I'm going to make this short, and it will probably be inadequate. I closed a thread below because I didn't like it. No offense against anyone who posted, but I found some of the "You mean people are accusing everyone of being heretics" posts ill-founded and unfair, and some of the responses were less than helpful, in that they didn't quite match up to what the Church teaches and is all about.
Notice what the now-Pope does not say. He doesn't say this is fantastic. He doesn't say that this will be accomplished by kicking people out. He makes an observation that this well might be the case.
What struck me today, frankly, as I was scrubbing potatoes - was that the "orthodox" sometimes want to have it both ways. They tout the power and beauty of orthodoxy as a force that is attractive - orthodox dioceses have more vocations, orthodox religious orders are growing, mainline churches are in decline, etc.
But then they hop on Ratzinger's remnant allusions with vigor, as well.
I suppose it could be both ways, but I can't work that out right now.
But somehow this came to be an excuse for folks to state their displeasure with an exclusionary tone they detected in some posts - which was, in some cases, an accurate observation. I tried to address the exclusionary/inclusive issue below. Just a bit more:
The Catholic Church has been all over the place in this regard. In the Early Church, Christianity was, indeed, rather "exclusive," the process for entry was rigorous, and the consequences for serious sin quite harsh.
But then, things changed. Christianity was established, understanding of sin, reconciliation and baptism developed, and masses of Germanic tribes were incorporated into the Church. The Mass, once the exclusive domain of the initiated who were also in communion in the broadest sense, was open to all - receiving Communion eventually became the point of self-judgment, but as far as being Christian and participating in worship...anyone could sit in the back of the cathedral or the parish, and it was generally fine.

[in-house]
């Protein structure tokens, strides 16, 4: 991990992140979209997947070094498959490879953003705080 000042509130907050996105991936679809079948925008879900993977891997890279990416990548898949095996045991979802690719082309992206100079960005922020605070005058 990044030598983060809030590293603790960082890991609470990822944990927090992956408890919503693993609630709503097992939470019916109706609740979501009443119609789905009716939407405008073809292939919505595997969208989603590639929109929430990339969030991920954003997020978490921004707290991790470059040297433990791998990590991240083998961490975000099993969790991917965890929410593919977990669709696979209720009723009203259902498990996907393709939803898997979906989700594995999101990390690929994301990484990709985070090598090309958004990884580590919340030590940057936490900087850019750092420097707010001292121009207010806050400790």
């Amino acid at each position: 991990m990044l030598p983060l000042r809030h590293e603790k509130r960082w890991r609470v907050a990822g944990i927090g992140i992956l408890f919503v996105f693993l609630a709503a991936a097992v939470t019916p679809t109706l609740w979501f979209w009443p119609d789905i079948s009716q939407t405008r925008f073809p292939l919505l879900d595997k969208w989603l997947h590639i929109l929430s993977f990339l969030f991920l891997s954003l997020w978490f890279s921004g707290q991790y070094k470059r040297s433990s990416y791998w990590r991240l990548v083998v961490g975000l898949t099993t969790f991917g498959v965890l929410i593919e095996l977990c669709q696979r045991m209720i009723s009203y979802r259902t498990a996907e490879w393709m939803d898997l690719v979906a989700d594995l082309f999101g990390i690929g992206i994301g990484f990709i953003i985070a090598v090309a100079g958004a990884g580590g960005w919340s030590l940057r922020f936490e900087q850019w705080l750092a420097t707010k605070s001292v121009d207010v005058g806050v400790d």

(I've written of this at other times, as I've mulled over the disappearance of the Bad Catholic. We are all Good Catholics now.)
And do you know what? It's still fine. The Church, as we live it, is made up of saints and sinners, and everyone in between. It's big and messy. Most people sitting in the pews live with points of dissonance between their lives and the call of the Gospel. Most people sitting in the pews wonder, doubt, have difficulties with certain teachings, and question.
That's not what anyone - I think it's safe to say - is talking about in that thread below.
Because if each of us were totally honest, we would be able to bring out our own points of dissonance, the teachings which we believe, but find so hard to live, the teachings that don't make sense to us. Therese of Lisieux lived with doubt. Mother Teresa was tormented by it.
None of us - not one - has any right or place to judge the interior faith of another, and I don't think anyone here is trying to.
But public statements and assertions by public Catholics and Church leaders who speak ignorantly or misleadingly, who mischaracterize the teaching of the Church - that's another. Again, the call is not ours, although public statements certainly can legitimately bring on public responses. But still, wishes for anyone to separate themself from Christ and his Church are wrong.